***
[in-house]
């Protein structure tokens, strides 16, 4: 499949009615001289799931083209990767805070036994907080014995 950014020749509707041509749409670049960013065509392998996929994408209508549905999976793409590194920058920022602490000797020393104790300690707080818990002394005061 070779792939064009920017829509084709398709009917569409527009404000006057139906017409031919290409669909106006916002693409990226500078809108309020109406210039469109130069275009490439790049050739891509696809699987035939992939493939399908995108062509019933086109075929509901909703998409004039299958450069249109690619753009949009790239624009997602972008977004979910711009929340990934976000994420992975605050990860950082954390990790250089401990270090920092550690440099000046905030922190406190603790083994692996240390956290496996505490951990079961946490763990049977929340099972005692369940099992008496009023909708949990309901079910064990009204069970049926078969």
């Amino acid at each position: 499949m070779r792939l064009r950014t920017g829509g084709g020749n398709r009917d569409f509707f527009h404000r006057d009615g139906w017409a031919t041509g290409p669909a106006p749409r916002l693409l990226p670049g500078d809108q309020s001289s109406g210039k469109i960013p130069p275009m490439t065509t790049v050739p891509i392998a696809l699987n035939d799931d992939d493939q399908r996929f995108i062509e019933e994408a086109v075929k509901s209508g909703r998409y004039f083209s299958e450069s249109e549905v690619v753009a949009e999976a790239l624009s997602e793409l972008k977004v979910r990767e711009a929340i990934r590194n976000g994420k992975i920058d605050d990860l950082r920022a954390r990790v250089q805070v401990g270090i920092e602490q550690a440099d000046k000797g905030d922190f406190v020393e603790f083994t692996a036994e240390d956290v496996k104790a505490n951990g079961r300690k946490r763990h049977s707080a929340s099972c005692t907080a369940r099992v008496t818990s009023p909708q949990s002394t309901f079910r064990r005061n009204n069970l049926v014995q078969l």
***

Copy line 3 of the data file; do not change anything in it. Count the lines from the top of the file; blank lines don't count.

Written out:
């Amino acid at each position: 499949m070779r792939l064009r950014t920017g829509g084709g020749n398709r009917d569409f509707f527009h404000r006057d009615g139906w017409a031919t041509g290409p669909a106006p749409r916002l693409l990226p670049g500078d809108q309020s001289s109406g210039k469109i960013p130069p275009m490439t065509t790049v050739p891509i392998a696809l699987n035939d799931d992939d493939q399908r996929f995108i062509e019933e994408a086109v075929k509901s209508g909703r998409y004039f083209s299958e450069s249109e549905v690619v753009a949009e999976a790239l624009s997602e793409l972008k977004v979910r990767e711009a929340i990934r590194n976000g994420k992975i920058d605050d990860l950082r920022a954390r990790v250089q805070v401990g270090i920092e602490q550690a440099d000046k000797g905030d922190f406190v020393e603790f083994t692996a036994e240390d956290v496996k104790a505490n951990g079961r300690k946490r763990h049977s707080a929340s099972c005692t907080a369940r099992v008496t818990s009023p909708q949990s002394t309901f079910r064990r005061n009204n069970l049926v014995q078969l």